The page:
The deadly Islamic State (IS) suicide bombing in Suruc that killed 32 and wounded over 100 others was a much delayed wake-up call for Turkey.
All the more tragic was that the gathering by the young student activists in the Kurdish town was aimed at taking part in a rebuilding mission over the border in the war-scarred town of Kobane.
Directly or indirectly, Turkey was a key factor in the Syrian civil war long before the events of the past week. The vast majority of militants and weapons, from groups supported by the US, Turkey and the neighboring countries to IS have come through Turkey?s long porous border.
Many in the west including US, have long complained that Turkey could do more to stem the flow of fighters and weapons but Turkey has preferred a policy of no peace, no war with IS. Ankara has long disputed the US led coalition?s strategy in Syria which is focused on IS and not the regime of Bashar al-Assad which Turkey deems as the real the seeds of IS.
More importantly, Turkish eyes have been firmly rooted on the deadly struggle of Syrian Kurds against IS with the Syrian Kurds enjoying greater autonomy and a strategic role as part of the campaign against IS.
Turkey refused to intervene on the side of the People’s Protection Units (YPG) when Kobane was on the brink of been overrun by IS viewing the PKK affiliated YPG forces as no different to IS.
Sooner or later, the keeping on the fence policy would backfire on Turkey and this is symbolized by the brutal bombing in Suruc.
Suruc was significant not just due to the unfortunate deaths of so many students, it was a red-line for Turks and Kurds alike across Turkey. Mass protests across Turkey placed even greater pressure on the government.
But such is the nature of Turkey?s precarious post-election political climate that even a message of unity could not be agreed. Suruc was used by various sides for political gains.
IS targeting of Suruc was not coincidental and was designed to send a number of messages. As a largely Kurdish town, IS sent a warning to the Kurds that their struggle is not limited to Syria, it aimed to shift the focus of the IS-Kurdish conflict further north after a string of IS defeats in recent weeks in Syria.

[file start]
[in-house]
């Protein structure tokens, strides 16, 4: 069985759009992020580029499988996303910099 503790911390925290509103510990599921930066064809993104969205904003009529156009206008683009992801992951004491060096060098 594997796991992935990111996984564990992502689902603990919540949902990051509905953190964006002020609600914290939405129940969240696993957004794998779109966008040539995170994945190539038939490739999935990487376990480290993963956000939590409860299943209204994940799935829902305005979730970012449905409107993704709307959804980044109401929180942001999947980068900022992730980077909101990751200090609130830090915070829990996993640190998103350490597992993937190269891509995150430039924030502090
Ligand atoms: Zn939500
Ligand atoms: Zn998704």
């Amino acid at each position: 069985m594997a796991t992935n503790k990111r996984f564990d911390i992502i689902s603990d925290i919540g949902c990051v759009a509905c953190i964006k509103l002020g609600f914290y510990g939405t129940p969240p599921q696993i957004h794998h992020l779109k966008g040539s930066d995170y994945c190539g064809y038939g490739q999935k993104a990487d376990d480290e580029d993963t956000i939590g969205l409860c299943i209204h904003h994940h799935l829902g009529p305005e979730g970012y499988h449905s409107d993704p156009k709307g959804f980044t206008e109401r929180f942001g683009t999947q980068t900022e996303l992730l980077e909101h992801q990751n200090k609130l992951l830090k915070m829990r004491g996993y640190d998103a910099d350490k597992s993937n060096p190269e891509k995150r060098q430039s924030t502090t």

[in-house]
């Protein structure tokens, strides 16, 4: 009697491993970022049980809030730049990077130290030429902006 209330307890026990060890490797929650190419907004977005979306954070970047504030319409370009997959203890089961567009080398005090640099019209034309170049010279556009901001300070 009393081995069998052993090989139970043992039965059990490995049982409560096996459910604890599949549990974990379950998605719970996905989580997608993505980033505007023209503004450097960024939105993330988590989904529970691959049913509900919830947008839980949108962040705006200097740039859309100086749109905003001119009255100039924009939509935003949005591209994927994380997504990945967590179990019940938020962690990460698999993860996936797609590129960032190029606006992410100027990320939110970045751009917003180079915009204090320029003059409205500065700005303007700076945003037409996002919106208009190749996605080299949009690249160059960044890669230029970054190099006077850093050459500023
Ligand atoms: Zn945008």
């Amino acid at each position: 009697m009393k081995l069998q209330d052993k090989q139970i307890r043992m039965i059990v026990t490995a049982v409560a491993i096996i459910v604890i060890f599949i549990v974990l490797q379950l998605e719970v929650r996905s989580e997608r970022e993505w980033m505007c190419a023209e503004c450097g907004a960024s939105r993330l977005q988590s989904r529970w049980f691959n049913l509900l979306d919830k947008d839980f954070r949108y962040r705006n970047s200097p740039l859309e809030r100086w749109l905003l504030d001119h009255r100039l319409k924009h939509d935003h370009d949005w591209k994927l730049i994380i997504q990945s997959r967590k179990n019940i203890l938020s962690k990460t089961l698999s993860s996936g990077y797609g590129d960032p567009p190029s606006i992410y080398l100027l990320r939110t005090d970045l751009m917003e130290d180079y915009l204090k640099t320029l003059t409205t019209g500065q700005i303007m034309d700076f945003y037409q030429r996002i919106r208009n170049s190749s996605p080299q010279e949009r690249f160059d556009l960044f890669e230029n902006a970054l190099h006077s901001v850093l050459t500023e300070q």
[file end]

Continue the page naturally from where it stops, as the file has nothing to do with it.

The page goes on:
The fact that the IS bomber was a young ethnic Kurd was orchestrated to demonstrate that the IS ideology spans beyond the ethnic lines that Kurds have successfully used to spurn IS attacks.
Almost immediately after the attack, PKK linked rebels killed two policeman in Celanpinar for allegedly collaborating with IS militants.
The peace process in Turkey was already developing large cracks, with Turkish policy on Syrian Kurds serving as a major dent. IS is attempting to reignite the PKK armed struggle on a larger scale.
As town of Suruc has barely recovered from the tragedy, the message that resonates with the locals is who will be their protector? The PKK or Ankara? Just as importantly, would Ankara react differently if the attack was on an ethnic Turkish town?
Many Kurds across the border view the policies of Ankara against the YPG, not specific to Syrian Kurds but against Kurds on both sides.
Turkish sentiment in recent months has turned against IS with dozens of arrests as a part of an increased crackdown. However, as the border skirmishes between Turkish soldiers and IS militants near Kilis showed just days after the Suruc attack, Turkey has been thrusted into a new dawn against IS.
It later launched air strikes against IS border positions, the first of its kind by Turkey. Of greater significance in Turkey?s changing approach is the decision to allow the US-led coalition to us the Incirlik military base after months of resistance.
This is viewed by many in the Washington administration as a ?game changer? bringing US forces from a distance of 2000km to about 400km from IS de-facto capital of Raqqa, allowing faster and more frequent raids.
As part of the concord with Washington to use Turkish air bases, sources in Turkey also report agreement on a 90km buffer zone between Syria?s Mare and Jarablus that will be 40-50 km deep. This allows Ankara to contain IS but keep firm eyes on PYD and ensure their expansion remains in check.
In addition Turkey is planning to build concrete walls along its border with increased surveillance operations.
Whatever the next few months brings for Turkey in its new battle with IS or its old one with PKK, now that the door is ajar there is no turning back.
First Published: Kurdish Globe
Other Publication Sources: Various Misc